Off the Beaten Track D.C.

July 13, 2016

By Lauren Newton

Summer is one of the best times to visit our nation’s capital. Travelers from all over the world come to enjoy the city’s monumental history, world-class museums, and diverse dining options, many of which can be enjoyed al fresco on a warm summer night.

Whether you’re coming to town for NAFSA’s Management Development Program or the Strategic Retreat for Education Abroad Leaders this summer, it’s important to enjoy all of the culture D.C. has to offer. Here are some “insider tips” on how to experience the city, whether you are using our convenient bike share program, the extensive metro and bus system, or just going on foot!

14th Street and U Street

Within walking distance of your hotel, the 14th Street corridor is a popular dining and nightlife district with cuisine from all around the world. I’m originally from South Carolina, so Ted’s Bulletin on 14th Street, with their country-fried steak, homemade pop tarts, and breakfast served all day, makes me feel right at home. If you’re looking to try something new, I’ve become quite a fan of Ethiopian food. While D.C. has many Ethiopian restaurants, it’s hard to beat Dukem on U Street with its outdoor seating area and unbeatable doro wat. While you’re visiting this area, don’t forget to check out Meridian Hill Park, the Duke Ellington statue, and the many live music venues.

Yards Park

If you’re looking to blend in with the locals, the newly developed Yards Park is a spot most tourists haven’t discovered yet. Situated along the Anacostia River, the park has gorgeous sunset views. The park offers a Friday night concert series, sunset yoga, and lots of other free activities. If breweries are your thing, be sure to check out nearby Blue Jacket, a popular spot to grab a drink after a Nationals baseball game or have a meal after strolling in the park. The Navy Yard station on the green line is the closest Metro station at New Jersey and M Streets, SE, just two blocks away.

Dupont Circle

There’s much to see and do in this neighborhood. Dupont Circle’s iconic fountain will let you know you’re in the right place. After visiting the fountain, take a self-guided walking tour along Massachusetts Avenue of Embassy Row and travel to Australia, South Africa, and more in only two miles. If you prefer art to embassies, make sure to stop by The Phillips Collection, America’s first museum of modern art. Afterwards, stick your nose in a book and fill up on delicious food all in one place at Kramerbooks & Afterwords Cafe – a local haunt for book lovers and foodies alike. If you have more time, be sure to visit The National Geographic Museum, D.C.’s Spanish Steps, and I would never advise against a visit to the nearby Smithsonian’s National Zoo. Our baby panda, Bei Bei, never disappoints. The red line on the Metro stops at Dupont Circle and continue riding to Woodley Park to visit the zoo.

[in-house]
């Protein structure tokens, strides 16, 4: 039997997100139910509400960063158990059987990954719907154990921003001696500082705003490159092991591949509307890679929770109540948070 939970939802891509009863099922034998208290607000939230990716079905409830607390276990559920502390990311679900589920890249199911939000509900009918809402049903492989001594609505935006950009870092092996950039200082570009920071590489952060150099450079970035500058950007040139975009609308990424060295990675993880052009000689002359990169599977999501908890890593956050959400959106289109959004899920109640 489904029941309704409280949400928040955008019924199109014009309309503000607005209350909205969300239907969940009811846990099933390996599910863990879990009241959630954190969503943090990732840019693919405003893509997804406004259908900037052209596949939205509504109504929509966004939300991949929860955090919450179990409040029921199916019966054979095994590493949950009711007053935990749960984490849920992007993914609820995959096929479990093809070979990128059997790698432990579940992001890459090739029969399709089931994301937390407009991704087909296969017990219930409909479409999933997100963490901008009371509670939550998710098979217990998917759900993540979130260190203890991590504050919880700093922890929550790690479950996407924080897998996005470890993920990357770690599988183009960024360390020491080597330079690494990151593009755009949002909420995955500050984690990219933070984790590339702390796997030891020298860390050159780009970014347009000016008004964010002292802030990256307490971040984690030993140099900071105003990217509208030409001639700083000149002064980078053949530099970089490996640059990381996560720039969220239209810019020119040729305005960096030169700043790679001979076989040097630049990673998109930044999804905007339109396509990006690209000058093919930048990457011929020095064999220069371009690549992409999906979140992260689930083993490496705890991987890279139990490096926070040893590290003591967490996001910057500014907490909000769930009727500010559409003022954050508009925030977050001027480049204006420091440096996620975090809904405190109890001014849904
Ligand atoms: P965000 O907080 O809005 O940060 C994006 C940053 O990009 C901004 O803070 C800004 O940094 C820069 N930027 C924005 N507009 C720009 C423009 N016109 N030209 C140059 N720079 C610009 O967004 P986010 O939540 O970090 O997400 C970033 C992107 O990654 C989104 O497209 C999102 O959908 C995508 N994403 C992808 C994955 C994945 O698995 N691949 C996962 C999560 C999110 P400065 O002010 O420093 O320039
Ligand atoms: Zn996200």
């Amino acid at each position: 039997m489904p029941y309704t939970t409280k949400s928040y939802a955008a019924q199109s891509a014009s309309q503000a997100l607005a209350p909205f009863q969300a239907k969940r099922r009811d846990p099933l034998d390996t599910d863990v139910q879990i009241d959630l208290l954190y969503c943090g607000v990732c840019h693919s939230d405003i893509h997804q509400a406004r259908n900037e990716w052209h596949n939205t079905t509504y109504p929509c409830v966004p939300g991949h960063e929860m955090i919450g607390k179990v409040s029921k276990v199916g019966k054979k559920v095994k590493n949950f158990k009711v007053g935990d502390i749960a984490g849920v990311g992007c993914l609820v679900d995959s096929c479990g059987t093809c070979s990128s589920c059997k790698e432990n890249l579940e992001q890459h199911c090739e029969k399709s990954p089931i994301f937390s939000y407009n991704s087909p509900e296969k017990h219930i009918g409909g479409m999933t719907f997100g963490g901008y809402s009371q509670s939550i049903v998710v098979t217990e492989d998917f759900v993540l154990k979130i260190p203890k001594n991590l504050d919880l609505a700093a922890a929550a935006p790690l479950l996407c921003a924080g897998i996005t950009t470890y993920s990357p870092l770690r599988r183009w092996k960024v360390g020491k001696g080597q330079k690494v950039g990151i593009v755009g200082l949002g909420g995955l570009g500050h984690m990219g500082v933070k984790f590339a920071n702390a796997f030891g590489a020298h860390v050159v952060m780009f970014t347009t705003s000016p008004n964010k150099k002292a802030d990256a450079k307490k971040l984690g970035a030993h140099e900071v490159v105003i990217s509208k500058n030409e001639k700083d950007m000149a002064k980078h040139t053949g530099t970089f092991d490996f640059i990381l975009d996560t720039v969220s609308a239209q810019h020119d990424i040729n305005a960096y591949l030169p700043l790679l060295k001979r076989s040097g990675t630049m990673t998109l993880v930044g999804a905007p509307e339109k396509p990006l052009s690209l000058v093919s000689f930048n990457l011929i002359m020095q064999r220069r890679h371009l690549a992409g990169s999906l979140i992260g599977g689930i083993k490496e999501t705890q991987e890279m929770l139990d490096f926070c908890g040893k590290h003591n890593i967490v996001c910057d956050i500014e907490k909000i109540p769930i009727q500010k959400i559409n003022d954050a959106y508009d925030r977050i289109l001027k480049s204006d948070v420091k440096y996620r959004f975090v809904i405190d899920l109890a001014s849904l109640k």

The National Mall

While you’re probably familiar with the big players in this area like the Washington Monument, Smithsonian’s Natural History Museum, and the White House, I’d like to share some of my lesser known favorites. The United States Botanic Garden, right next door to the Capitol Building, has a huge greenhouse with a canopy walk, allowing you to get a bird’s eye view of the space. The newly renovated Renwick Gallery, across from the White House, always features the most exciting and innovative art. Jazz in the Garden, located in the Sculpture Garden of the National Gallery of Art, has to be my favorite Friday afternoon activity in the District. Performances begin at 5:00 p.m., but be sure to get there a little early to grab a great spot and enjoy the sangria for sale at the Pavilion Café. All of these attractions are part of the Smithsonian museum system and, therefore, free to everyone.

Eastern Market and Capitol Hill

Visit D.C.’s historic Capitol Hill neighborhood and check out our largest farmer’s market all in on spot. With both indoor and outdoor spaces, Eastern Market has something for everyone. Vendors sell everything from antique furniture; produce and other foods; vintage clothing; and local arts and crafts. One of my favorite spots in the Eastern Market area is Capitol Hill Books, a used book store that’s literally overflowing with its wares. While you’re in the neighborhood, don’t miss the shops and restaurants on Barracks Row, beaux arts architecture at Union Station, or the larger-than-life Supreme Court. The Library of Congress, which houses Thomas Jefferson’s original library, is a favorite for this bookworm!

Georgetown

Georgetown has something for everyone. If you’re a little adventurous and want to take in all D.C.’s landmark views by water, stop by the Key Bridge Boathouse to rent a kayak and cruise down the Potomac. If you prefer to admire the river from dry land, check out the Washington Harbor, which is dotted with delicious restaurants like Farmers Fishers Bakers. If you have a sweet tooth like me, you’ll also appreciate Georgetown Cupcake. You might recognize them from a reality show focused on the store. Georgetown is definitely one of D.C.’s most scenic neighborhoods, so let yourself get lost on a side street. I’m sure you’ll end up somewhere fabulous.


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